I’ve been “too” a lot of my life.

Too smart. Too forward. Too confident. Too strong. Too fat. Too muscular. Too clever. Too good at school. Too good at sports. Too good at too many things. Too knowledgeable. To loud or vocal. Too much. Too intimidating.

And I have also been “too” in my own mind, but in a very different way.

Too hesitant.

Too reluctant to tell someone when they are stomping across a boundary.

Too complacent.

Too helpful at a detriment to myself.

Too unwilling to say, “No. Stop. I won’t.”

Too willing to soften my edges so as to be acceptable.

Too unwilling to walk away from situations that no longer serve me because I was too willing to put my needs second.

Too willing to allow myself to be crushed down or subdued for the purposes of satisfying someone else’s overly fragile ego.

Too willing to accept responsibility for things that were not mine to carry and too willing to let those become more important than the things that actually matter most to me.

“Too” is a controlling word.

It’s a word that is used to judge or to imply that something should not be a certain way.  It’s “very” with a twist. It’s not a compliment, it’s a halter, a gag, and a pair of handcuffs all in one. It’s a word of shame used by those weaker to bring someone down to their level because it’s far, far easier to drag someone else down than to build yourself up.

I made some decisions a little over a year ago. I decided that no one else gets to use “too” about me. I decided to go ahead and be even more of the “toos” that are who I really am. I decided that I like myself as big, muscular, strong and smart. I enjoy being good at lots of different things. I like jumping into the unknown and learning new things. I enjoy organizing things and yeah, I have a tendency to exhibit leadership qualities. And while I like helping people, I also have a new appreciation for my responsibilities to my own growth.

I decided that I care far less than I thought about what other people think, that they think about me (or anyone other than themselves) far less than I realize, and that for every person who dislikes you, there’s bound to be another who takes you at face value and likes exactly who you are. So all you lose are the people who aren’t a good fit with you anyway and that feels surprisingly good.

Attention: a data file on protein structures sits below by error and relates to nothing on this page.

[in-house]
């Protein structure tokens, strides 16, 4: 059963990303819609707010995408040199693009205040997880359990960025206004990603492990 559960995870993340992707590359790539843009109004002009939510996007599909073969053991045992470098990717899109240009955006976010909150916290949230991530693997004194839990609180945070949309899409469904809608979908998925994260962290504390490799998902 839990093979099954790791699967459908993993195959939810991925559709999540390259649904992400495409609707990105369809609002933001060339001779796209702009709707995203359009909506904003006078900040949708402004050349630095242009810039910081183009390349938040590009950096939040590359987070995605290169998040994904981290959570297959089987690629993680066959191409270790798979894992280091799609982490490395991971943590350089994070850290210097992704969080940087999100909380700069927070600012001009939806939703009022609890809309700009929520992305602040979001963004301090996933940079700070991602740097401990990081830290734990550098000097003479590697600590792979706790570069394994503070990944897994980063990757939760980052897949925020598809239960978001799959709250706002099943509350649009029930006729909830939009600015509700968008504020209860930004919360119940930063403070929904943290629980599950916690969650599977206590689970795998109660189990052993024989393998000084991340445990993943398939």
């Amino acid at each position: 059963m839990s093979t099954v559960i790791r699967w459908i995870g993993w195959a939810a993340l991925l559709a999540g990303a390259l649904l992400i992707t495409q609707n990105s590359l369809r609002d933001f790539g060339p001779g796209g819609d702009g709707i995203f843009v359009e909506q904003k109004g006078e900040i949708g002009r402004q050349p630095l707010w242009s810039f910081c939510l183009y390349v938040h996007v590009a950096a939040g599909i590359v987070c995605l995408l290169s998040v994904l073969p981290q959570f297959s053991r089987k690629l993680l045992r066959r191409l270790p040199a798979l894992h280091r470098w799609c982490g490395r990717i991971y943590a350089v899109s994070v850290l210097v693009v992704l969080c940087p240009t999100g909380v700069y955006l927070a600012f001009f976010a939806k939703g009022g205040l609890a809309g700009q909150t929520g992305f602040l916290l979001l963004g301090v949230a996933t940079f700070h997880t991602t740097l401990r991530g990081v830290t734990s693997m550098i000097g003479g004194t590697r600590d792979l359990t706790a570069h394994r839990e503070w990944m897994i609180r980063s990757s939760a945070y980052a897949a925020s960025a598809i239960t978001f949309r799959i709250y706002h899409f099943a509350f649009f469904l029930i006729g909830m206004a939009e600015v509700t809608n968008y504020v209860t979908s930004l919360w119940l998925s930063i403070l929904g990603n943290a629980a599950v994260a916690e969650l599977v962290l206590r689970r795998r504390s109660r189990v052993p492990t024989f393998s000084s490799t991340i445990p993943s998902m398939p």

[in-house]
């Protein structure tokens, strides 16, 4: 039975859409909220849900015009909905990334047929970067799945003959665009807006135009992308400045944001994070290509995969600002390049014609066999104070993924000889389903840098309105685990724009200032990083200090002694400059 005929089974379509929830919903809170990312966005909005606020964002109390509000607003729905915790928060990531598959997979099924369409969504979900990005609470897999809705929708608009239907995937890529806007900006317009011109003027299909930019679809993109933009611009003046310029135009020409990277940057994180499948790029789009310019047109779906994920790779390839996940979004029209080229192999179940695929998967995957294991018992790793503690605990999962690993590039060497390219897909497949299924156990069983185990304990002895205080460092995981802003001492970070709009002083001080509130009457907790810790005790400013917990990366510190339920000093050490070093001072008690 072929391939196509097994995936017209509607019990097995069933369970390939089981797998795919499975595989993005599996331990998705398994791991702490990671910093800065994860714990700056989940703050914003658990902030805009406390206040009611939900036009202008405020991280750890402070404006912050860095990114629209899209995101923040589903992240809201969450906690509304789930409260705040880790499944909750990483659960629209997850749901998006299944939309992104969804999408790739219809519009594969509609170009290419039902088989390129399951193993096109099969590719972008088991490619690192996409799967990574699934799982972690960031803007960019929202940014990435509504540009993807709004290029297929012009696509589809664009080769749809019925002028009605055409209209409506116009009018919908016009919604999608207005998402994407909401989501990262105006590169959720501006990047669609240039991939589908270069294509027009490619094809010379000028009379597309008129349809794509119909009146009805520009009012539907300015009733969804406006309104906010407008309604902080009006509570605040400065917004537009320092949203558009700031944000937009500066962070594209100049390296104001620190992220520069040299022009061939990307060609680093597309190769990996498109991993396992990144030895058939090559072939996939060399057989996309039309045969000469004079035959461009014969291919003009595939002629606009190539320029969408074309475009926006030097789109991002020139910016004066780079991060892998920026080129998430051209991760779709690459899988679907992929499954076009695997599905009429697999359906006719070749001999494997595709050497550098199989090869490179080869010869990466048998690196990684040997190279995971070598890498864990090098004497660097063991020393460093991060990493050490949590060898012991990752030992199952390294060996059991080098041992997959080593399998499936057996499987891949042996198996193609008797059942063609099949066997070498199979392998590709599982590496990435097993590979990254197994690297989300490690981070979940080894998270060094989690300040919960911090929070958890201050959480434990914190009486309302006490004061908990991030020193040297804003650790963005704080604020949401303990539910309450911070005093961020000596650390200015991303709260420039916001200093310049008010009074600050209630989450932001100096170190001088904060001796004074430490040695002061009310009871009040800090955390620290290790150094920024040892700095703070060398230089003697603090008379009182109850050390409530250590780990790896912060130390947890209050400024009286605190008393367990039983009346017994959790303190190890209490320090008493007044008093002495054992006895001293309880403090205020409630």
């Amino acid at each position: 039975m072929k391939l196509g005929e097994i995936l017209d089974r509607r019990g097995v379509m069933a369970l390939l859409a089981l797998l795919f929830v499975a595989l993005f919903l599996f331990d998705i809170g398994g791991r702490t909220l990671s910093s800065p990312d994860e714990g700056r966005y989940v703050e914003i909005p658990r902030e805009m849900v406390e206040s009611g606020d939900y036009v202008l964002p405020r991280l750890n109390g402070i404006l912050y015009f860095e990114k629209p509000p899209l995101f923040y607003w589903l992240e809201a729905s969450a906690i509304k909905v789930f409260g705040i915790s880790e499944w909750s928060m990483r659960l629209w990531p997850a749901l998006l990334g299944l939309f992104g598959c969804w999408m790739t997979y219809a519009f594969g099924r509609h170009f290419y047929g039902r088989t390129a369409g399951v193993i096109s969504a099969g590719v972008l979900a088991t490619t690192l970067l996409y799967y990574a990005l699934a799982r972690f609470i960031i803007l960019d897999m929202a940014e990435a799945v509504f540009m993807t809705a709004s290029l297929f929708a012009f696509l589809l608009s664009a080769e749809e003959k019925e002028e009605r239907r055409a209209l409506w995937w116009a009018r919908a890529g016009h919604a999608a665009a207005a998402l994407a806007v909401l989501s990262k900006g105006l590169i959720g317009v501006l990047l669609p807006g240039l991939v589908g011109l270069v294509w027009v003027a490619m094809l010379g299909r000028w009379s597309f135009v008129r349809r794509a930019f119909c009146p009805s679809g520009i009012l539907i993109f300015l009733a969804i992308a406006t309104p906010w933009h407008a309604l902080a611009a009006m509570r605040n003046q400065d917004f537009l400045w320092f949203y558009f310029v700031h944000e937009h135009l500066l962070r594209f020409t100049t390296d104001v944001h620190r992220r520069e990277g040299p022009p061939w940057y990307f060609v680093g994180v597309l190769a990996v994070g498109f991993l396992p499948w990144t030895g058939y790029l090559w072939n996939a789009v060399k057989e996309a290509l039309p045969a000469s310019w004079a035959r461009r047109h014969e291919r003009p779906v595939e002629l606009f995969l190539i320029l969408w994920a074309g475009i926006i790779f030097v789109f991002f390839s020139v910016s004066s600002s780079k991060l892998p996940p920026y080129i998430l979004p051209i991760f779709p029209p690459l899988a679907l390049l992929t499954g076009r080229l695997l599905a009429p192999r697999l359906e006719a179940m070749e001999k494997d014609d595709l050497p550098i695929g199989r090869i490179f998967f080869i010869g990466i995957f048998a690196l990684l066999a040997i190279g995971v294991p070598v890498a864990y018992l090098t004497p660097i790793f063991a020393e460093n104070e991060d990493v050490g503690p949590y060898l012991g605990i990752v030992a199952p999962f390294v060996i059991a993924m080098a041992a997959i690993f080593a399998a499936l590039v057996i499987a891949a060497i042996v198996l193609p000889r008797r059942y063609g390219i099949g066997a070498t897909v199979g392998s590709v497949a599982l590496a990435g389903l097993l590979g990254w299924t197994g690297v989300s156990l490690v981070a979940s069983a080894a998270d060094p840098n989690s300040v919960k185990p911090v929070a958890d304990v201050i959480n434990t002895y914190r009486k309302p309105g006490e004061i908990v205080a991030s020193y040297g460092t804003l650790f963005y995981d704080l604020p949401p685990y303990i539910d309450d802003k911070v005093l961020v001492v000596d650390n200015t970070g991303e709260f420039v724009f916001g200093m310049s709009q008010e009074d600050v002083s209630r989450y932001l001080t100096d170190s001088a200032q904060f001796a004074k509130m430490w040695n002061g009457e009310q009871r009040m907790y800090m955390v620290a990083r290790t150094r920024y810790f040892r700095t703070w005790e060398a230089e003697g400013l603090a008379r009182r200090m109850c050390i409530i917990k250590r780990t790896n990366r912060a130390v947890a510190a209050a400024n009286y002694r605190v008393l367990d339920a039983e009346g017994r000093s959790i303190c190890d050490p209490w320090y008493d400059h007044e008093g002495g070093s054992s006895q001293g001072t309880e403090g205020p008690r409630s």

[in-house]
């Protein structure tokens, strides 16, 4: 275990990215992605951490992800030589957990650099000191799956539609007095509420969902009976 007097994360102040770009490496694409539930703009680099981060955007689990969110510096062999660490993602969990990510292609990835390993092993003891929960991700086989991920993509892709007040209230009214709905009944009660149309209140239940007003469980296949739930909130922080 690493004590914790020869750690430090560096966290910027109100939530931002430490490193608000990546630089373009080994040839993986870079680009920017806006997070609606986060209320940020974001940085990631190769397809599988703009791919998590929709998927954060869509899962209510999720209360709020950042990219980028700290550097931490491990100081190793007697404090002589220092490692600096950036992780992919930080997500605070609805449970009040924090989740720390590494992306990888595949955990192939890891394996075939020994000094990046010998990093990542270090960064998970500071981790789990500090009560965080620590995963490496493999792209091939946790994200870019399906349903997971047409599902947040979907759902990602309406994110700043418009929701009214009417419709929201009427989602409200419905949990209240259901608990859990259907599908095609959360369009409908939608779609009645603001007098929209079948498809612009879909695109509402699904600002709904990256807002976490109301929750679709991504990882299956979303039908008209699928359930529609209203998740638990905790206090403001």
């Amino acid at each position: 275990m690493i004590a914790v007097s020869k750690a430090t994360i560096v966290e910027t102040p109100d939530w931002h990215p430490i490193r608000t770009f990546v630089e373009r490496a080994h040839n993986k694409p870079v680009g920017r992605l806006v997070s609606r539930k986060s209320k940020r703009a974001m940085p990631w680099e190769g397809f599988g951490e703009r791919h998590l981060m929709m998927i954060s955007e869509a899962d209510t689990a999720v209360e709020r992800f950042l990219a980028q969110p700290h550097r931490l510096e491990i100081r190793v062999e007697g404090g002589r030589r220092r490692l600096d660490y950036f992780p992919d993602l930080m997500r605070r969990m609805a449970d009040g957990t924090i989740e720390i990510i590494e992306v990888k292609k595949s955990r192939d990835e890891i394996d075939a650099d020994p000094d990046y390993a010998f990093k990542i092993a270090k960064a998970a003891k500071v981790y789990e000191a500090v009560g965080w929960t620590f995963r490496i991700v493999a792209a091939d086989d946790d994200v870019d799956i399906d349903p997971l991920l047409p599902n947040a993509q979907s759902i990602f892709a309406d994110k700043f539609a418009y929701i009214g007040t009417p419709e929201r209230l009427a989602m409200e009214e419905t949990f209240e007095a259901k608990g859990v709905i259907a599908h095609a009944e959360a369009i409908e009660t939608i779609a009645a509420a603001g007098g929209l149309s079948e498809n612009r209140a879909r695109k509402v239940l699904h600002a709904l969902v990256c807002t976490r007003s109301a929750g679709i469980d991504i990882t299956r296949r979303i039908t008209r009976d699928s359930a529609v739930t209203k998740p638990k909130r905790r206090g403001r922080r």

(this is where I change lanes without signalling, so bear with me)

I have a daughter who is somehow magically now almost an adult. I watch her becoming the same sorts of toos; she’s smart, strong, resourceful, competent, clever, and resilient. And what I want for her more than anything else is for her to reach adulthood without softening her edges and without dulling her strengths. If anything, I want her to sharpen her blade and to harden her steel because the world is going to do its damndest to toss gnarly rocks and steel-plated armour under her sword in the hopes of dulling, denting and preventing it from having an impact. What I now know is that it isn’t just my job to teach her to eat her spinach or to make her bed or to say please and thank you; it’s my job to show her how to be exactly who you are and to use all of those gifts in a world that will happily crush them out of you.

And the only (but hardest) way of teaching that is simply to live it and for her to see that it’s possible but damned hard work. And to teach her not to flinch when the word “too” is used, but to calmly stare them right in the eye and say, “no, the issue isn’t that I’m “too” anything, it’s that you’re not enough. And that’s not my concern.”


One Comment Add yours

  1. Mary Hood says:

    Excellent post Vicky. You have always been so special to me and I sometimes wondered when you were growing up how I was to teach you and what I was to teach you. You have done an amazing job yourself and are doing an amazing job with K. Well done.

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